NEWS
June 9, 1991 | By Patrick Strei, Special to The Inquirer
After an hour above an empty sea, our 14-seater descended over scattered reefs, looped around a smoldering volcano and dropped down on a runway so short that each end overhung the sea. We had arrived on the Banda Islands, still known in many parts of the world as the Spice Islands in what was once called the Dutch East Indies. Separated by hundreds of miles from the main body of Eastern Indonesia's Moluccas, the islands of this group are so small that their size must be grossly exaggerated for them to show up on most maps.
NEWS
March 17, 2000 | By Matthew P. Blanchard, INQUIRER SUBURBAN STAFF
Something is on the loose in Bensalem. Three times this week, frightened residents have reported a large cat - either a mountain lion or an ocelot - slinking through back yards near Bensalem High School. Local police are hunting the creature, using digital imaging and the expertise of the Philadelphia Zoo. Yet, police remain unsure of what exactly they're looking for. "No one has been able to give a clear description of it," said Fred Harran, deputy public safety director.
NEWS
February 18, 1990 | By Ward Allebach, Special to The Inquirer
Laurence H. McCormick had been trying to sell his Grays Lane home in Montgomeryville for three years with no luck. It took a recent idea to subdivide the 2-acre property, at 100 Grays Lane, into three lots to seal a deal with developer William H. Heinrich of Quakertown. "Nobody wants a big lot with a small house anymore," said McCormick, who owned the home for 30 years. "They all want a big house on a small lot. " But for Heinrich to go ahead with the subdivision, he needs two variances from the Montgomery Township Zoning Hearing Board.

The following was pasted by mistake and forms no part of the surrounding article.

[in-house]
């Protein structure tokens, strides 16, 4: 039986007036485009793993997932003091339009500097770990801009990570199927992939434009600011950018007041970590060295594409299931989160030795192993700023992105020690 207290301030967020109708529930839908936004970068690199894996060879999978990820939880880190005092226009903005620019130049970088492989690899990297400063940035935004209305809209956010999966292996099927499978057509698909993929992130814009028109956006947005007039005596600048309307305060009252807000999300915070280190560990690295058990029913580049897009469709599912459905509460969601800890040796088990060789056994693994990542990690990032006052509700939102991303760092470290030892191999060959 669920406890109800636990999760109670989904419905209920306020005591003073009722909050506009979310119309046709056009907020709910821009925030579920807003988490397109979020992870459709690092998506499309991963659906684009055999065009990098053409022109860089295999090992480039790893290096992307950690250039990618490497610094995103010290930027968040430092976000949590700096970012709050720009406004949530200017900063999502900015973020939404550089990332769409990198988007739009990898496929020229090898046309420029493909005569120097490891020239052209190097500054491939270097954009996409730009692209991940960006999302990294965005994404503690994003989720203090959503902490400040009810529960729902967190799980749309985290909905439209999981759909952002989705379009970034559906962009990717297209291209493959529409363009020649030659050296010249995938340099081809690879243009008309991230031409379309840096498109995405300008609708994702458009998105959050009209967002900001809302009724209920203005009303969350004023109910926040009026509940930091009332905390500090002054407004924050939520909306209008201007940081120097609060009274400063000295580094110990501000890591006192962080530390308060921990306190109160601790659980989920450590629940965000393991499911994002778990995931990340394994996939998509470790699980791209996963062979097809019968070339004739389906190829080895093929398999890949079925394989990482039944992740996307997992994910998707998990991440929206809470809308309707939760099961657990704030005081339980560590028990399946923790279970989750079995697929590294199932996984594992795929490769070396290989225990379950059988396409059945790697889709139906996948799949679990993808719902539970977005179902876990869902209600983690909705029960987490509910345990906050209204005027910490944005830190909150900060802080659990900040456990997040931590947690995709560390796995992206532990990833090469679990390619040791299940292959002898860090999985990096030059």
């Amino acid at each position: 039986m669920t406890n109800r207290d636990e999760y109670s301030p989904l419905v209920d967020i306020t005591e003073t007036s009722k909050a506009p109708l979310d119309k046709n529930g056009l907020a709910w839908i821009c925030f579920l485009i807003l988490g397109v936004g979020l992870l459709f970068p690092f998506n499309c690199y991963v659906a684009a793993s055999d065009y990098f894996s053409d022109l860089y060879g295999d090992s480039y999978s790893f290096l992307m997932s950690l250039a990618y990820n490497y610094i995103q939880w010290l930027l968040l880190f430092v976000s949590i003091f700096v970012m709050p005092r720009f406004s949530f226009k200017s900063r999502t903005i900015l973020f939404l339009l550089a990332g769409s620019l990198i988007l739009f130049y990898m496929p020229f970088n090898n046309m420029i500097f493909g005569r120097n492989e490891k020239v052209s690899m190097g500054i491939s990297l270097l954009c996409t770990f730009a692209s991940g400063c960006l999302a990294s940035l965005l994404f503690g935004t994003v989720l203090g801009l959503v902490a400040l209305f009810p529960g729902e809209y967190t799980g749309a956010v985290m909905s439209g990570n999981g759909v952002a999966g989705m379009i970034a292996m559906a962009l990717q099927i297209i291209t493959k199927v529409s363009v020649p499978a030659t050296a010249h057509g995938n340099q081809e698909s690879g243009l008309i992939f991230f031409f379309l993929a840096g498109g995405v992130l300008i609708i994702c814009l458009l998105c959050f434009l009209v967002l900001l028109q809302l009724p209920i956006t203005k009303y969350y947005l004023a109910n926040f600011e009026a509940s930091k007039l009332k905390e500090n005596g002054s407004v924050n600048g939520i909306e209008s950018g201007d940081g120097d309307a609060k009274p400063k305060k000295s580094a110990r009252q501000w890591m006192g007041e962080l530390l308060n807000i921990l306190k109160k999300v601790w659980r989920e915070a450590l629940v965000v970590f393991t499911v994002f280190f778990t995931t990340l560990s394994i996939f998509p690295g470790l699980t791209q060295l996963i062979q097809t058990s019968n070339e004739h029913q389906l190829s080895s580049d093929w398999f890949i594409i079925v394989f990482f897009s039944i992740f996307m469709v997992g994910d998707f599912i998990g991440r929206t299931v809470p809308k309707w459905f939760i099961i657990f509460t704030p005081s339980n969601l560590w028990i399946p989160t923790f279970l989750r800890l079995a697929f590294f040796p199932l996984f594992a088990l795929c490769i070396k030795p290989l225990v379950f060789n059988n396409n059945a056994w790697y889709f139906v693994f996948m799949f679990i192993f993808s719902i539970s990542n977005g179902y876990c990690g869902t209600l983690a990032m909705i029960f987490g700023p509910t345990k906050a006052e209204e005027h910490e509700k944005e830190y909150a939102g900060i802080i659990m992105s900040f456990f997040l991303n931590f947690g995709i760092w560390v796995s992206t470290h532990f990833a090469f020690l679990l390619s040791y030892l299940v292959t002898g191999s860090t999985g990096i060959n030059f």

NEWS
September 13, 1989 | By William D. Smith, Special to The Inquirer
A Burlington Township ham radio operator will reach new highs thanks to a zoning board decision Wednesday night. The board granted David Johnson of Mill Lane approval to install a radio communication tower as tall as 100 feet in his back yard with a 35-foot antenna span at the top. "Amature ham radio is my hobby and I have been involved with the hobby for many years," Johnson said. Johnson told the board that he planned to install multiple antennas on the tower for increased performance.
NEWS
July 21, 1999 | By Tanyanika Samuels, INQUIRER SUBURBAN STAFF
It started with a single spark of compassion and unyielding determination. The year was 1883. Margaret Bancroft defied her father's orders, rented a small house on Chestnut Street, and, with just one student, started a school for the mentally handicapped. Now, Bancroft NeuroHealth, formerly the Bancroft School, provides educational, residential and job-training programs for hundreds with developmental disabilities and acquired brain injuries. Though based in Haddonfield, Bancroft has campuses and affiliates in Louisiana, Maine, Delaware and several towns in South Jersey.